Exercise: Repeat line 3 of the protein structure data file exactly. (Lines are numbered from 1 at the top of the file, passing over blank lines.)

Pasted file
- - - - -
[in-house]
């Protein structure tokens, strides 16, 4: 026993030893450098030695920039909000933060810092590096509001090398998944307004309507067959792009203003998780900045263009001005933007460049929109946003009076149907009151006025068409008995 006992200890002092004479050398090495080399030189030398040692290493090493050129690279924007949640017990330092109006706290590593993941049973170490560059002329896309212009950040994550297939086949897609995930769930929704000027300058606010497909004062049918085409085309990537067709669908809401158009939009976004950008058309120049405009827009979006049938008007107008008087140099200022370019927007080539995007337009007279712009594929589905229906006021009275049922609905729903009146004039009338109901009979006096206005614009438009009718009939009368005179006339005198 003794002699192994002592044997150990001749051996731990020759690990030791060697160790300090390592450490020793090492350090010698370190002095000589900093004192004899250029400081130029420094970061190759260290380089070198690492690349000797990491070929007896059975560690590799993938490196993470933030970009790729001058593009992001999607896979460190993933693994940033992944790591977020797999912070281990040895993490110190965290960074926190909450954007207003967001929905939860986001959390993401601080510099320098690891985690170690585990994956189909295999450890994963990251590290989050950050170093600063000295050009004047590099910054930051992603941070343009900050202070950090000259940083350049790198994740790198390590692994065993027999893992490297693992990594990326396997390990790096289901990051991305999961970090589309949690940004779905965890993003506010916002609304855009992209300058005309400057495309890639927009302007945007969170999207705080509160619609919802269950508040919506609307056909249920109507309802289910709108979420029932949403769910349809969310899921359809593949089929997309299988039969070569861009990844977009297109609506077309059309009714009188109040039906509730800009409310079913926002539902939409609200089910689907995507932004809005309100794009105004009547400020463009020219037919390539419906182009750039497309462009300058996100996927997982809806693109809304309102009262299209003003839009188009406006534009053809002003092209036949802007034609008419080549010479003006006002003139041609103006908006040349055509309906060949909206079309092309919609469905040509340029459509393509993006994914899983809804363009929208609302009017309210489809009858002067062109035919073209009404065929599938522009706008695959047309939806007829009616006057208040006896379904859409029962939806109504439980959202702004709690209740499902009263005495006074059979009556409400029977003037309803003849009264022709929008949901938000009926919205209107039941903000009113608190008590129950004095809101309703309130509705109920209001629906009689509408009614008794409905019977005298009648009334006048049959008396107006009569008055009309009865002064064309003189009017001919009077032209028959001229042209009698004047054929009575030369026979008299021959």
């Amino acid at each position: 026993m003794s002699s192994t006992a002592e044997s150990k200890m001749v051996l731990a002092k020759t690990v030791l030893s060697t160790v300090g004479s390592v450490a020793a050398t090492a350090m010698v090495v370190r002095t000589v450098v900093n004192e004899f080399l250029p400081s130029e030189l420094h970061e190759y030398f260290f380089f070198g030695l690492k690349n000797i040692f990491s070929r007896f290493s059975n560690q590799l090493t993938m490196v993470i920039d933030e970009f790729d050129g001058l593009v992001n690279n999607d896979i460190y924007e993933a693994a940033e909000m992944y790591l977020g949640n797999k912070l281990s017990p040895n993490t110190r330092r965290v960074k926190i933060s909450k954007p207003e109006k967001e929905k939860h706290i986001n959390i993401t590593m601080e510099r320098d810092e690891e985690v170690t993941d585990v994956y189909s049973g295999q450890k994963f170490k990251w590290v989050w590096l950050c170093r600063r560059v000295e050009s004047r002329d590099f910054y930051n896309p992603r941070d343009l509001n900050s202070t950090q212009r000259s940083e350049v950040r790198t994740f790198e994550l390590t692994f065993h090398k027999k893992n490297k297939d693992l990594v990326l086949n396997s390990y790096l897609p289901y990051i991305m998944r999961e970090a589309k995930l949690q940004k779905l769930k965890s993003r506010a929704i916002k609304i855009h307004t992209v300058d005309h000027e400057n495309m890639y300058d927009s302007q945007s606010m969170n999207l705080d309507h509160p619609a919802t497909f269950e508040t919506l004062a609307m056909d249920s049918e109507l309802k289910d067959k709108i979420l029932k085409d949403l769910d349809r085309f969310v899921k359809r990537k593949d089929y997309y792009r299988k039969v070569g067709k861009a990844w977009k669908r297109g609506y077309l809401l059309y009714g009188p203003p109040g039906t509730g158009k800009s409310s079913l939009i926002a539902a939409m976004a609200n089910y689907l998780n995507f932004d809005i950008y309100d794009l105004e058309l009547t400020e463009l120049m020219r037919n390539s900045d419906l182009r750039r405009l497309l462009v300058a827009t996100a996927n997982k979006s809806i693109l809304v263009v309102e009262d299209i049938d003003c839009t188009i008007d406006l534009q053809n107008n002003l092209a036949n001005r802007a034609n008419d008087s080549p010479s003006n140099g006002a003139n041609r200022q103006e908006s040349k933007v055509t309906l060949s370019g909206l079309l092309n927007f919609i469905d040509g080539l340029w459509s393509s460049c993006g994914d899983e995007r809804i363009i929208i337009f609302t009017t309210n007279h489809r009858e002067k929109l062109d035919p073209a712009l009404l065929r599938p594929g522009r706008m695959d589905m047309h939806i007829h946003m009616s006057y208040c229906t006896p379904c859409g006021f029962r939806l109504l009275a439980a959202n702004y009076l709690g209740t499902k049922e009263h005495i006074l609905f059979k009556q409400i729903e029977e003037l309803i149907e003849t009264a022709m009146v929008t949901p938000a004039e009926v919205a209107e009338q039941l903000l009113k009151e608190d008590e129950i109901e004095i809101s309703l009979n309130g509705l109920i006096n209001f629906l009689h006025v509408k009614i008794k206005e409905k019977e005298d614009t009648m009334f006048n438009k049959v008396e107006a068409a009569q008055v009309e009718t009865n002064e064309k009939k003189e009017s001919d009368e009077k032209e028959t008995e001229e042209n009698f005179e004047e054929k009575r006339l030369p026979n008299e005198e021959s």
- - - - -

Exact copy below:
């Amino acid at each position: 026993m003794s002699s192994t006992a002592e044997s150990k200890m001749v051996l731990a002092k020759t690990v030791l030893s060697t160790v300090g004479s390592v450490a020793a050398t090492a350090m010698v090495v370190r002095t000589v450098v900093n004192e004899f080399l250029p400081s130029e030189l420094h970061e190759y030398f260290f380089f070198g030695l690492k690349n000797i040692f990491s070929r007896f290493s059975n560690q590799l090493t993938m490196v993470i920039d933030e970009f790729d050129g001058l593009v992001n690279n999607d896979i460190y924007e993933a693994a940033e909000m992944y790591l977020g949640n797999k912070l281990s017990p040895n993490t110190r330092r965290v960074k926190i933060s909450k954007p207003e109006k967001e929905k939860h706290i986001n959390i993401t590593m601080e510099r320098d810092e690891e985690v170690t993941d585990v994956y189909s049973g295999q450890k994963f170490k990251w590290v989050w590096l950050c170093r600063r560059v000295e050009s004047r002329d590099f910054y930051n896309p992603r941070d343009l509001n900050s202070t950090q212009r000259s940083e350049v950040r790198t994740f790198e994550l390590t692994f065993h090398k027999k893992n490297k297939d693992l990594v990326l086949n396997s390990y790096l897609p289901y990051i991305m998944r999961e970090a589309k995930l949690q940004k779905l769930k965890s993003r506010a929704i916002k609304i855009h307004t992209v300058d005309h000027e400057n495309m890639y300058d927009s302007q945007s606010m969170n999207l705080d309507h509160p619609a919802t497909f269950e508040t919506l004062a609307m056909d249920s049918e109507l309802k289910d067959k709108i979420l029932k085409d949403l769910d349809r085309f969310v899921k359809r990537k593949d089929y997309y792009r299988k039969v070569g067709k861009a990844w977009k669908r297109g609506y077309l809401l059309y009714g009188p203003p109040g039906t509730g158009k800009s409310s079913l939009i926002a539902a939409m976004a609200n089910y689907l998780n995507f932004d809005i950008y309100d794009l105004e058309l009547t400020e463009l120049m020219r037919n390539s900045d419906l182009r750039r405009l497309l462009v300058a827009t996100a996927n997982k979006s809806i693109l809304v263009v309102e009262d299209i049938d003003c839009t188009i008007d406006l534009q053809n107008n002003l092209a036949n001005r802007a034609n008419d008087s080549p010479s003006n140099g006002a003139n041609r200022q103006e908006s040349k933007v055509t309906l060949s370019g909206l079309l092309n927007f919609i469905d040509g080539l340029w459509s393509s460049c993006g994914d899983e995007r809804i363009i929208i337009f609302t009017t309210n007279h489809r009858e002067k929109l062109d035919p073209a712009l009404l065929r599938p594929g522009r706008m695959d589905m047309h939806i007829h946003m009616s006057y208040c229906t006896p379904c859409g006021f029962r939806l109504l009275a439980a959202n702004y009076l709690g209740t499902k049922e009263h005495i006074l609905f059979k009556q409400i729903e029977e003037l309803i149907e003849t009264a022709m009146v929008t949901p938000a004039e009926v919205a209107e009338q039941l903000l009113k009151e608190d008590e129950i109901e004095i809101s309703l009979n309130g509705l109920i006096n209001f629906l009689h006025v509408k009614i008794k206005e409905k019977e005298d614009t009648m009334f006048n438009k049959v008396e107006a068409a009569q008055v009309e009718t009865n002064e064309k009939k003189e009017s001919d009368e009077k032209e028959t008995e001229e042209n009698f005179e004047e054929k009575r006339l030369p026979n008299e005198e021959s």